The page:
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A good turkey brine should be around a 9% solution - 9g salt per 100g water - that's 90g salt per liter. You shouldn't go below 6% brine, but using a solution anywhere in the range of 6% - 9% should give you excellent results. Soak for 12 hours if you're soaking a whole bird - keep it to around 6 hours if you're brining just the breast. Be sure to rinse ...


You might want to explore "equilibrium brining." While a bit slower, it makes it very difficult to over-brine and have a product that is too salty. See this link for details: http://www.chefsteps.com/activities/equilibrium-brining


If Jolenealaska's suggestion doesn't bring them back to palatability on its own ... consider using the chicken breasts in a pot pie, casserole, soup, white chili, or other dish that would typically require additional seasoning. Then just don't add whatever salt that the recipe might call for but instead season to taste. ... If you wanted to just go ...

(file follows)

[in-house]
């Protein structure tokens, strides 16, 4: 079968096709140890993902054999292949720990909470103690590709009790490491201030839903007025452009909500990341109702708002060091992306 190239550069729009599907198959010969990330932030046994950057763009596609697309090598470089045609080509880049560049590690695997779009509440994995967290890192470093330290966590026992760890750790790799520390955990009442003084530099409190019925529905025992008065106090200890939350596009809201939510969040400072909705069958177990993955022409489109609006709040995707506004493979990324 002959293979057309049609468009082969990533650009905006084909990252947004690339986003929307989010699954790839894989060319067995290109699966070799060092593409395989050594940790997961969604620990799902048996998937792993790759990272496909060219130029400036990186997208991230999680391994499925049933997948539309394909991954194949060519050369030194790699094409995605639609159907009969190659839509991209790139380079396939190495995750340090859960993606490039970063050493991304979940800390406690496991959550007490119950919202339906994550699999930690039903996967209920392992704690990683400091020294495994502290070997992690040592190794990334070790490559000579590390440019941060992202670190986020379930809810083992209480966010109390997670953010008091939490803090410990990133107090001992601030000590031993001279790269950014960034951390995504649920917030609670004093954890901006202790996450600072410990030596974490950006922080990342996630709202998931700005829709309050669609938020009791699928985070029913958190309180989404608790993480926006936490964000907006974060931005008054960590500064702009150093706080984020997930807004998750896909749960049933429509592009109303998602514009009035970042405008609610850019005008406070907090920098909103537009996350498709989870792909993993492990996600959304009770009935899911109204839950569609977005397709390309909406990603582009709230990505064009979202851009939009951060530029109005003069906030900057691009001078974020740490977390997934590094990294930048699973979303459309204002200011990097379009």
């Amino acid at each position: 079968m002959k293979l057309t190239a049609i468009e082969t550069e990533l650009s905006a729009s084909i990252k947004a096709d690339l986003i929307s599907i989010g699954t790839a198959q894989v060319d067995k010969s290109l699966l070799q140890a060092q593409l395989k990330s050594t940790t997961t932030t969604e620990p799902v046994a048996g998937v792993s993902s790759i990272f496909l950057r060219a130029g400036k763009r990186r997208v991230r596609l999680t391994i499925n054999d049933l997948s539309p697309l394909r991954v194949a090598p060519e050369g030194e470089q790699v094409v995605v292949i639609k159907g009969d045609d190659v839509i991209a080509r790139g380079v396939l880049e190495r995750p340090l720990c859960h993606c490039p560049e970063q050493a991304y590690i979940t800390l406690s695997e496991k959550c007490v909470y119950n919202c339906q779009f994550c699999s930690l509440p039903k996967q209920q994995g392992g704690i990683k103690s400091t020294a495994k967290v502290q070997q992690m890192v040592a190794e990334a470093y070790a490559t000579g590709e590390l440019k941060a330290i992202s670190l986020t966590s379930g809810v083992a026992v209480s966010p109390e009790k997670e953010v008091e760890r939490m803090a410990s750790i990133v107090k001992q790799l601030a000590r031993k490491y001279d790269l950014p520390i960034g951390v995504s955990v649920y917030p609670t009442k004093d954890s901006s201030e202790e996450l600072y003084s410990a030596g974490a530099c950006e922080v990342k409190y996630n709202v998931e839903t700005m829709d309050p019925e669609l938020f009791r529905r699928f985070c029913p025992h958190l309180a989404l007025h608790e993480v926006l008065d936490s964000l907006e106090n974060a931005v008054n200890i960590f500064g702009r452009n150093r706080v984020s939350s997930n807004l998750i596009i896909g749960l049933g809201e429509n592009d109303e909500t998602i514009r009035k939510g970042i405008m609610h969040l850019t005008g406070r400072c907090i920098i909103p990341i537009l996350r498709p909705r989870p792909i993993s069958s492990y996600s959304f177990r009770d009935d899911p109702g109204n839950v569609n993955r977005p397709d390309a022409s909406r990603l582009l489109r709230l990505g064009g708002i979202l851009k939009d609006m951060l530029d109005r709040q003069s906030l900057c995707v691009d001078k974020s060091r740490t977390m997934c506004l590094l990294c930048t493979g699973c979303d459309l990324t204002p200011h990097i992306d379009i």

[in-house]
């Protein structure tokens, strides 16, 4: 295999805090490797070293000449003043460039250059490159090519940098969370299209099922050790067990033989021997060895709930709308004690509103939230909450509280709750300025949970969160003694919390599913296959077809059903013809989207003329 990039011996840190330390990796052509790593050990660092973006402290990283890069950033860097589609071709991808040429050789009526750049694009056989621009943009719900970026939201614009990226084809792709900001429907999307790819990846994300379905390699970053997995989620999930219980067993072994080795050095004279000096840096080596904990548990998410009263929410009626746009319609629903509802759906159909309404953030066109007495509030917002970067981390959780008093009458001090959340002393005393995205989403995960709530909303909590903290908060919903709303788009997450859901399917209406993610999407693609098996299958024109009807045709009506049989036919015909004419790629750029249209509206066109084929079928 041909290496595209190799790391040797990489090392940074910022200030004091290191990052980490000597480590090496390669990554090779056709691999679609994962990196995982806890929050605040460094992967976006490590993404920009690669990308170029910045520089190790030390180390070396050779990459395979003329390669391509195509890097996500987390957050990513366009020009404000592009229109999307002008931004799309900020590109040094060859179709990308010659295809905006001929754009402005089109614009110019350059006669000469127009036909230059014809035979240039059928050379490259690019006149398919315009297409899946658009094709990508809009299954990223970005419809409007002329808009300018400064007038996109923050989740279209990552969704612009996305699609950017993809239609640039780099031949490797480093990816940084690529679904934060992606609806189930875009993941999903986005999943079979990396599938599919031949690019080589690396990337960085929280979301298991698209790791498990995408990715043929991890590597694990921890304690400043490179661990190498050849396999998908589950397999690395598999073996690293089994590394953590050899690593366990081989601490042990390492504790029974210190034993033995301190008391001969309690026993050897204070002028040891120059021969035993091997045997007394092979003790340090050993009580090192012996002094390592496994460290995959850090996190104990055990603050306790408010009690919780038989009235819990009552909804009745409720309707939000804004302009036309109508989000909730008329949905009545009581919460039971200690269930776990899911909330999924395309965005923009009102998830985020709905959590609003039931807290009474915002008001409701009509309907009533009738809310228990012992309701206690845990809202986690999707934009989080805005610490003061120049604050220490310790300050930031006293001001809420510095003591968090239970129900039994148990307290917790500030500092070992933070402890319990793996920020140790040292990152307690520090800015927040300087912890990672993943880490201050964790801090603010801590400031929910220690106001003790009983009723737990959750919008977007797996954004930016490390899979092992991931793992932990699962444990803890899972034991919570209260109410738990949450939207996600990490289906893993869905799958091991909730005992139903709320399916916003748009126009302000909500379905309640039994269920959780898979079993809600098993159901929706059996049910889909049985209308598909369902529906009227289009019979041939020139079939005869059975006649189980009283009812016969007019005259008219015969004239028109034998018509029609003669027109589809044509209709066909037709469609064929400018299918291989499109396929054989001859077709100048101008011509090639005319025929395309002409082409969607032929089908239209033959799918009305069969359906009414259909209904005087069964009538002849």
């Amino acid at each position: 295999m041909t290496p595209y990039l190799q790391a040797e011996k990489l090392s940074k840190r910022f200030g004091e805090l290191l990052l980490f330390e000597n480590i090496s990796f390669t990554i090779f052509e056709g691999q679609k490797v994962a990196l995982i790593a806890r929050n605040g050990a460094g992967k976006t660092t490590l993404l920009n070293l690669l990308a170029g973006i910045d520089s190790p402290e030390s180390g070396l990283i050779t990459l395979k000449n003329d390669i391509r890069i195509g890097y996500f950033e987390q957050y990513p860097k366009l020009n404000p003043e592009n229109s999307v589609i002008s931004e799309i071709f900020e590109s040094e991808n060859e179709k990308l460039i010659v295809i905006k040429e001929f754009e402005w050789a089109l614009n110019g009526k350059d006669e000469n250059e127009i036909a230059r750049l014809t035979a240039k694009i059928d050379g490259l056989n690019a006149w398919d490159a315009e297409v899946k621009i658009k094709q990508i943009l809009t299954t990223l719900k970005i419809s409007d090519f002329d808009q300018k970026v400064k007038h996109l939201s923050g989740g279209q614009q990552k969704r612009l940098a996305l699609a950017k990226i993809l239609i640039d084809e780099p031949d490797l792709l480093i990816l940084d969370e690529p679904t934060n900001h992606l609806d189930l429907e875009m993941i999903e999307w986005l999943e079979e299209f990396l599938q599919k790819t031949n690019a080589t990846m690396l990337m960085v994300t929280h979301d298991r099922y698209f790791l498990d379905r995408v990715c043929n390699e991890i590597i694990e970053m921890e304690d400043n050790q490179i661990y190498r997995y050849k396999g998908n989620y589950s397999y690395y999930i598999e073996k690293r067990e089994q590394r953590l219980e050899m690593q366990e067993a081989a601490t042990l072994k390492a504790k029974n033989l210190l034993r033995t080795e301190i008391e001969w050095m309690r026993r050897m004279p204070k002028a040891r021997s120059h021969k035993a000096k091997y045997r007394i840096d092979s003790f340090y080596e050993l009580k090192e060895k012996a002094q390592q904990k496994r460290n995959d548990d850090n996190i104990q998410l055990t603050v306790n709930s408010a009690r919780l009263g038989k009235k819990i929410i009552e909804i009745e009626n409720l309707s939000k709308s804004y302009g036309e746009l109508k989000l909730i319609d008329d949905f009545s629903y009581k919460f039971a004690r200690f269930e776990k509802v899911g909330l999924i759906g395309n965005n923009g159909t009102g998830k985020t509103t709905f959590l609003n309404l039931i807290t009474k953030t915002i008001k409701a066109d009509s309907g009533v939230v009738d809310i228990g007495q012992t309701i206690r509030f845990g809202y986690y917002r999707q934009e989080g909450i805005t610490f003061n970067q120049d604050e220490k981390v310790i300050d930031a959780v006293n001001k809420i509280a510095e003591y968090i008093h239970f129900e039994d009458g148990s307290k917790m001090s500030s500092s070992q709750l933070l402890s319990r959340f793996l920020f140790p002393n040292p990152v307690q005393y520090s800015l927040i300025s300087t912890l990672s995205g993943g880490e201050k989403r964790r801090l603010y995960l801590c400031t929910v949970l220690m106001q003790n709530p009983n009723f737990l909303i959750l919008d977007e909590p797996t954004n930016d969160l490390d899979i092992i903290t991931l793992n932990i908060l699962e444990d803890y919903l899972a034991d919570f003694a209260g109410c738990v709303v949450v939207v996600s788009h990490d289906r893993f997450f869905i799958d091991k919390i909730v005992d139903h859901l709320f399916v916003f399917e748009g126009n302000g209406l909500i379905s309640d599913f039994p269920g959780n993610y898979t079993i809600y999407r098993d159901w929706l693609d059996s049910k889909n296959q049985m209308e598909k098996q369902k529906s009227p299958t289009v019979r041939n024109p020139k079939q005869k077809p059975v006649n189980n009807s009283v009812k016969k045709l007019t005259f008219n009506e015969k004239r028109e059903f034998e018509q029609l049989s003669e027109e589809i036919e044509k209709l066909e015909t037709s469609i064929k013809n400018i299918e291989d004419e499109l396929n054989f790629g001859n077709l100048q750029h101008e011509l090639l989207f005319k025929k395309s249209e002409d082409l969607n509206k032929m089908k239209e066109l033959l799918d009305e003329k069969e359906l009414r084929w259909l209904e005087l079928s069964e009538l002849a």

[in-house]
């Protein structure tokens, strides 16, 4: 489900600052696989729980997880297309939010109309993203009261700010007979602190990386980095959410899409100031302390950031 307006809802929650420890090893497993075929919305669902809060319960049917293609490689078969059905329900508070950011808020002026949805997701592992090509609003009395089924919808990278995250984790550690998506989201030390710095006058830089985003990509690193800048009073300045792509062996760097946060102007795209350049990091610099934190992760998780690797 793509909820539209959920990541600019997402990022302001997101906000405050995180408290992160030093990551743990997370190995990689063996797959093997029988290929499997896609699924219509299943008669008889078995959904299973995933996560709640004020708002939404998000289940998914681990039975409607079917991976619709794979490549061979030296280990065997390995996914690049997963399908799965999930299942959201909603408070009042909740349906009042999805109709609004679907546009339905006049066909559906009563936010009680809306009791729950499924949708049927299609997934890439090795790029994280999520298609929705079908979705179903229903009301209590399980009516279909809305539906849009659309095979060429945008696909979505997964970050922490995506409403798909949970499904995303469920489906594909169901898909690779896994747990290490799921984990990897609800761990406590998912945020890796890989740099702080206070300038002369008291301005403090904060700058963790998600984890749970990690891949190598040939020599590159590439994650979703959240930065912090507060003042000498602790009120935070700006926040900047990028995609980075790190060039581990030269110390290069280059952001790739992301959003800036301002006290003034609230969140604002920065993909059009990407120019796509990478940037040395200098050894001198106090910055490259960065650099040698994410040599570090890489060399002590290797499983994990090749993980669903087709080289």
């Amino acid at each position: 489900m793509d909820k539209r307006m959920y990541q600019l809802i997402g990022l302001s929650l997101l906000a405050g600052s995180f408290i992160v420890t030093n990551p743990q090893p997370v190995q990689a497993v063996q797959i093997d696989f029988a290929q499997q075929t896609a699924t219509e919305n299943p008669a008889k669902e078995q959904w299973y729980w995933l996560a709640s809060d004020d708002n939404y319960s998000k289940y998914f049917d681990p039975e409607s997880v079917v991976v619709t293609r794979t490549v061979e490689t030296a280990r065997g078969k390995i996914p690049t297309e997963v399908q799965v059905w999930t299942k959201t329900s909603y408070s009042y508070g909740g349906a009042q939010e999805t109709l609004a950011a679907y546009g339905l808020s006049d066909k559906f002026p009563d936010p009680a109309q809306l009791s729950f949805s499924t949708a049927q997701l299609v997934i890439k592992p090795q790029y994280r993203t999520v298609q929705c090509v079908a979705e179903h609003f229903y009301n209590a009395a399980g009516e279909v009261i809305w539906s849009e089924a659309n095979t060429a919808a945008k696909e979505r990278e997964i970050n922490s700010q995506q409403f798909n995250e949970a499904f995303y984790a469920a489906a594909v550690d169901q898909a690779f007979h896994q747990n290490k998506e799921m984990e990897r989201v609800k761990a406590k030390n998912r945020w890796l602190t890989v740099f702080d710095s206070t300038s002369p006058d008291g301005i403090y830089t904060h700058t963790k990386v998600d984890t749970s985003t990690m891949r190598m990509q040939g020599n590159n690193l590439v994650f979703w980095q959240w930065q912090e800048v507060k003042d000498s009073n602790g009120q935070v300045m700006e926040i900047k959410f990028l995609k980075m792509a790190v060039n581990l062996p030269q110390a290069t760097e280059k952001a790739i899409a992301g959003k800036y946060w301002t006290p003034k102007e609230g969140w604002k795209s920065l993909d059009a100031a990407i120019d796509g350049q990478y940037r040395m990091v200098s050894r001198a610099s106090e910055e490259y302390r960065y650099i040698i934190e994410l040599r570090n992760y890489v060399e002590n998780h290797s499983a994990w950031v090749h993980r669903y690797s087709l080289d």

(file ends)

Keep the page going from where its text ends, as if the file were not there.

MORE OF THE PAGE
How did you brine them? What you did is likely the problem: Was the brine solution too strong? Did they spend too long in the brine? Was there enough solution for the amount of meat? Was it water-injected meat? Time and concentration go hand in hand and whatever the concentration you want at least 4 hours. I would suggest: 10% brine solution for a ...


When you go to cook them, defrost them by the cold, moving water method, unwrapped. Give them at least a half hour or so soaking in clear, cold water. That should take care of it.


If you stay with the same ratio of salt (and any other ingredients) to water that you normally use, you should achieve the same results. As you normally use a 5% solution it shouldn't matter how many chickens or how much water if you stay with the 5% solution. The only thing that the weight of the chickens will factor into is the amount of brining time ...

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